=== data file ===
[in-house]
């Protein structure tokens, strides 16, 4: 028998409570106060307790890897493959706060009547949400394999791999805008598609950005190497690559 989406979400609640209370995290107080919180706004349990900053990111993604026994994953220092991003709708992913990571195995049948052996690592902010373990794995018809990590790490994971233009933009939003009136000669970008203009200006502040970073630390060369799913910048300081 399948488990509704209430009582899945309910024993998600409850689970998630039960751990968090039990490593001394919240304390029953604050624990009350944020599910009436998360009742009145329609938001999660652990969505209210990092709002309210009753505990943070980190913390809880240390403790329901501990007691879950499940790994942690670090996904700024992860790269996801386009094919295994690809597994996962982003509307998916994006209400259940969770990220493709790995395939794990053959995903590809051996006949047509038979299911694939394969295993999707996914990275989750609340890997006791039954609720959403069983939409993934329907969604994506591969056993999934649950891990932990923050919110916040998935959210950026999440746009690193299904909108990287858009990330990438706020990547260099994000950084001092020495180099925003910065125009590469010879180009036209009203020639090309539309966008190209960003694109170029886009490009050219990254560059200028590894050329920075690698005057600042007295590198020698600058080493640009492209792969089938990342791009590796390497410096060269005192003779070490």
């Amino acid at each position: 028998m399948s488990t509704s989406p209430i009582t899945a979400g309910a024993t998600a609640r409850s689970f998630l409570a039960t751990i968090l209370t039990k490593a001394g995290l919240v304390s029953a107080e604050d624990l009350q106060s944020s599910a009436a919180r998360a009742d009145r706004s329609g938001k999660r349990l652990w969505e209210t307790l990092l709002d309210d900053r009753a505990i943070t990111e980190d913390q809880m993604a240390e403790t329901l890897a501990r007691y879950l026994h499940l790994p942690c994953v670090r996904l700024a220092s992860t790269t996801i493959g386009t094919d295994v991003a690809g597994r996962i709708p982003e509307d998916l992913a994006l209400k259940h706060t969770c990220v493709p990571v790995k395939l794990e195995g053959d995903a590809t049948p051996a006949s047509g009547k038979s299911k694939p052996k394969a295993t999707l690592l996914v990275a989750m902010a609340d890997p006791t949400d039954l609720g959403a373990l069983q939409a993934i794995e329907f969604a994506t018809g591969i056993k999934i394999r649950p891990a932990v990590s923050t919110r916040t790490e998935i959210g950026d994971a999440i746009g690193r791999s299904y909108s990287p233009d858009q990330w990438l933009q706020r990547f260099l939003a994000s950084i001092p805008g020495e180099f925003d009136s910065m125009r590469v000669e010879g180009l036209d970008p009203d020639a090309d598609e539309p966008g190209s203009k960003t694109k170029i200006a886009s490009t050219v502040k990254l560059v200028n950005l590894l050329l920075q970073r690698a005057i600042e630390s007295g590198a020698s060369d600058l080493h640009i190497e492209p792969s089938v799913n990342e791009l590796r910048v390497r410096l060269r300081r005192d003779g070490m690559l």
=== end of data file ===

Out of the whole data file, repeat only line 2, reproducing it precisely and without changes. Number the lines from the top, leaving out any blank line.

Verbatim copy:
């Protein structure tokens, strides 16, 4: 028998409570106060307790890897493959706060009547949400394999791999805008598609950005190497690559 989406979400609640209370995290107080919180706004349990900053990111993604026994994953220092991003709708992913990571195995049948052996690592902010373990794995018809990590790490994971233009933009939003009136000669970008203009200006502040970073630390060369799913910048300081 399948488990509704209430009582899945309910024993998600409850689970998630039960751990968090039990490593001394919240304390029953604050624990009350944020599910009436998360009742009145329609938001999660652990969505209210990092709002309210009753505990943070980190913390809880240390403790329901501990007691879950499940790994942690670090996904700024992860790269996801386009094919295994690809597994996962982003509307998916994006209400259940969770990220493709790995395939794990053959995903590809051996006949047509038979299911694939394969295993999707996914990275989750609340890997006791039954609720959403069983939409993934329907969604994506591969056993999934649950891990932990923050919110916040998935959210950026999440746009690193299904909108990287858009990330990438706020990547260099994000950084001092020495180099925003910065125009590469010879180009036209009203020639090309539309966008190209960003694109170029886009490009050219990254560059200028590894050329920075690698005057600042007295590198020698600058080493640009492209792969089938990342791009590796390497410096060269005192003779070490």